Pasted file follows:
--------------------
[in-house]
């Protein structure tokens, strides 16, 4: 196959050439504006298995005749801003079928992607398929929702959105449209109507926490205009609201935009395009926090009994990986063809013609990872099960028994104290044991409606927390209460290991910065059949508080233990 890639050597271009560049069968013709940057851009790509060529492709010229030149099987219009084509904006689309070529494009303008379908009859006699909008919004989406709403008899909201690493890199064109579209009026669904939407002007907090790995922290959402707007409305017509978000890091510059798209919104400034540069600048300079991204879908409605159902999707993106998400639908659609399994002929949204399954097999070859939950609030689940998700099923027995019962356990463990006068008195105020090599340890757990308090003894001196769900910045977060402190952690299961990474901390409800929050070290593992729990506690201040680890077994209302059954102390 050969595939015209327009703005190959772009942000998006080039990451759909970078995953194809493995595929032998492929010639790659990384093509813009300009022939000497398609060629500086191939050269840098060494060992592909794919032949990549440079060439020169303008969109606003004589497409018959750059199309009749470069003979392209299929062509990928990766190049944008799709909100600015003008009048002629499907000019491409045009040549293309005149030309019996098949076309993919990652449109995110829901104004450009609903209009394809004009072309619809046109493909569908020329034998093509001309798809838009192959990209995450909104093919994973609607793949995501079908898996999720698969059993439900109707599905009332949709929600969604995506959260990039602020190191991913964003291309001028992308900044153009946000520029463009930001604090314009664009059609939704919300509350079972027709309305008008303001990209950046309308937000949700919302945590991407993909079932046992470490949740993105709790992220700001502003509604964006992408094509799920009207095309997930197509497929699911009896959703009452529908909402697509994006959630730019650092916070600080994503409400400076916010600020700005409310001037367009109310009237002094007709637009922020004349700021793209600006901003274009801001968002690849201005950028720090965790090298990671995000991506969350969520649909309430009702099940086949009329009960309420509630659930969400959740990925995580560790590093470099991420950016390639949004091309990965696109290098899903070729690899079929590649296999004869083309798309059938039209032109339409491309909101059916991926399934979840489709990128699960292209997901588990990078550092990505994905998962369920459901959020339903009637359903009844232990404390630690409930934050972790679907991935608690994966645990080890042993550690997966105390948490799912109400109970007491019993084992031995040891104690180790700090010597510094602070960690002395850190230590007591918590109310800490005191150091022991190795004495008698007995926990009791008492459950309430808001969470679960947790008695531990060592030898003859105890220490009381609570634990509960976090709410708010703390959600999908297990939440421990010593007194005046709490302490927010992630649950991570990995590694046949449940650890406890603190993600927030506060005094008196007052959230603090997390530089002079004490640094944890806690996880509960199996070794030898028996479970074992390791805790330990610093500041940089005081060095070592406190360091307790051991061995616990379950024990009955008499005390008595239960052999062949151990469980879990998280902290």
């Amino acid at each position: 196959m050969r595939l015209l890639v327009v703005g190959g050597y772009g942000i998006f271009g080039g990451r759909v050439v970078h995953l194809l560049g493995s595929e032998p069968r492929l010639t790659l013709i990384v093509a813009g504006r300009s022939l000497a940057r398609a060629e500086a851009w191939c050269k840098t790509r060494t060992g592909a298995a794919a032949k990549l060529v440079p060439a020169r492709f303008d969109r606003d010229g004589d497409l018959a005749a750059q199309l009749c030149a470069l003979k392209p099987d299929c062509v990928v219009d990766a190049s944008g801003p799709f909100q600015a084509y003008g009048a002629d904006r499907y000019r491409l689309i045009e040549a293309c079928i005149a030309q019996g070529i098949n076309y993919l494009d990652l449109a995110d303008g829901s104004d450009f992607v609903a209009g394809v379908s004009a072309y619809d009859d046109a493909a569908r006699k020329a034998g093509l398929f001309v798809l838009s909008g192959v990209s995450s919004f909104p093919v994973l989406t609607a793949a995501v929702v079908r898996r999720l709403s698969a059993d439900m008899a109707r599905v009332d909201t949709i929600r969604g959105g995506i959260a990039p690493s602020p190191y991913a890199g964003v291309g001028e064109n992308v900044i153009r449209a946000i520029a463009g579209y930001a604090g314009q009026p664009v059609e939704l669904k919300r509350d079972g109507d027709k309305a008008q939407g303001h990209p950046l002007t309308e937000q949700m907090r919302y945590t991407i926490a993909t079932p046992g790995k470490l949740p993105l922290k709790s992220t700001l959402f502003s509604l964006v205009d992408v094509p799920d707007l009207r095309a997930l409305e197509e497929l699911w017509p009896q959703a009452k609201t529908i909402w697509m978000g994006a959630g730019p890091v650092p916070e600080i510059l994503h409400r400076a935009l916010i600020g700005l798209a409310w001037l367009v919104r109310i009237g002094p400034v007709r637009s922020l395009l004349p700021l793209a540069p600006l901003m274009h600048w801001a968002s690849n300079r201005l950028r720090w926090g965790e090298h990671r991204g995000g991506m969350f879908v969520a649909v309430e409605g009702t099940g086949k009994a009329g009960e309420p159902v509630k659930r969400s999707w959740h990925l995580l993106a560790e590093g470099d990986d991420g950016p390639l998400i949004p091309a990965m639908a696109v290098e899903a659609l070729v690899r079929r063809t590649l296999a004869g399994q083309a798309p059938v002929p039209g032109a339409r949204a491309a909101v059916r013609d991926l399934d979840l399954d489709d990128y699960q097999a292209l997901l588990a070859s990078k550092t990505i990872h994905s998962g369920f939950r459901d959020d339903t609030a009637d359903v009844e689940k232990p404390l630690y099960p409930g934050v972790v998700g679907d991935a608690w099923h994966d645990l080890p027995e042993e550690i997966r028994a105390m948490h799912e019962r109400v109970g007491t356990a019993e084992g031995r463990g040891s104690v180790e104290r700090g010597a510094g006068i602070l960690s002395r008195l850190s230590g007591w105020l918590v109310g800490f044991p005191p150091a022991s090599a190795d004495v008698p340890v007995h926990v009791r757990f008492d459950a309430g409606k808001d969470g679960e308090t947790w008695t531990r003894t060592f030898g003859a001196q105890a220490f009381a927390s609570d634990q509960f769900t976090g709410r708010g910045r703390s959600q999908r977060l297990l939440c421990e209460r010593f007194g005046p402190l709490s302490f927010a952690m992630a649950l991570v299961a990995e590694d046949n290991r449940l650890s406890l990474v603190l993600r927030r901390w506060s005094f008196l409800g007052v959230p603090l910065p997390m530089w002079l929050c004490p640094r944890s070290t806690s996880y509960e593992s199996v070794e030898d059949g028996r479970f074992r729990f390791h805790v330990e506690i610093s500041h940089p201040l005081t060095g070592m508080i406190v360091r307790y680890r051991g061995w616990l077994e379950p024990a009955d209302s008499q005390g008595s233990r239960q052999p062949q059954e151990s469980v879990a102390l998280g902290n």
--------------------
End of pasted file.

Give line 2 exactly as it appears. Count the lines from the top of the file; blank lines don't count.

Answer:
């Protein structure tokens, strides 16, 4: 196959050439504006298995005749801003079928992607398929929702959105449209109507926490205009609201935009395009926090009994990986063809013609990872099960028994104290044991409606927390209460290991910065059949508080233990 890639050597271009560049069968013709940057851009790509060529492709010229030149099987219009084509904006689309070529494009303008379908009859006699909008919004989406709403008899909201690493890199064109579209009026669904939407002007907090790995922290959402707007409305017509978000890091510059798209919104400034540069600048300079991204879908409605159902999707993106998400639908659609399994002929949204399954097999070859939950609030689940998700099923027995019962356990463990006068008195105020090599340890757990308090003894001196769900910045977060402190952690299961990474901390409800929050070290593992729990506690201040680890077994209302059954102390 050969595939015209327009703005190959772009942000998006080039990451759909970078995953194809493995595929032998492929010639790659990384093509813009300009022939000497398609060629500086191939050269840098060494060992592909794919032949990549440079060439020169303008969109606003004589497409018959750059199309009749470069003979392209299929062509990928990766190049944008799709909100600015003008009048002629499907000019491409045009040549293309005149030309019996098949076309993919990652449109995110829901104004450009609903209009394809004009072309619809046109493909569908020329034998093509001309798809838009192959990209995450909104093919994973609607793949995501079908898996999720698969059993439900109707599905009332949709929600969604995506959260990039602020190191991913964003291309001028992308900044153009946000520029463009930001604090314009664009059609939704919300509350079972027709309305008008303001990209950046309308937000949700919302945590991407993909079932046992470490949740993105709790992220700001502003509604964006992408094509799920009207095309997930197509497929699911009896959703009452529908909402697509994006959630730019650092916070600080994503409400400076916010600020700005409310001037367009109310009237002094007709637009922020004349700021793209600006901003274009801001968002690849201005950028720090965790090298990671995000991506969350969520649909309430009702099940086949009329009960309420509630659930969400959740990925995580560790590093470099991420950016390639949004091309990965696109290098899903070729690899079929590649296999004869083309798309059938039209032109339409491309909101059916991926399934979840489709990128699960292209997901588990990078550092990505994905998962369920459901959020339903009637359903009844232990404390630690409930934050972790679907991935608690994966645990080890042993550690997966105390948490799912109400109970007491019993084992031995040891104690180790700090010597510094602070960690002395850190230590007591918590109310800490005191150091022991190795004495008698007995926990009791008492459950309430808001969470679960947790008695531990060592030898003859105890220490009381609570634990509960976090709410708010703390959600999908297990939440421990010593007194005046709490302490927010992630649950991570990995590694046949449940650890406890603190993600927030506060005094008196007052959230603090997390530089002079004490640094944890806690996880509960199996070794030898028996479970074992390791805790330990610093500041940089005081060095070592406190360091307790051991061995616990379950024990009955008499005390008595239960052999062949151990469980879990998280902290």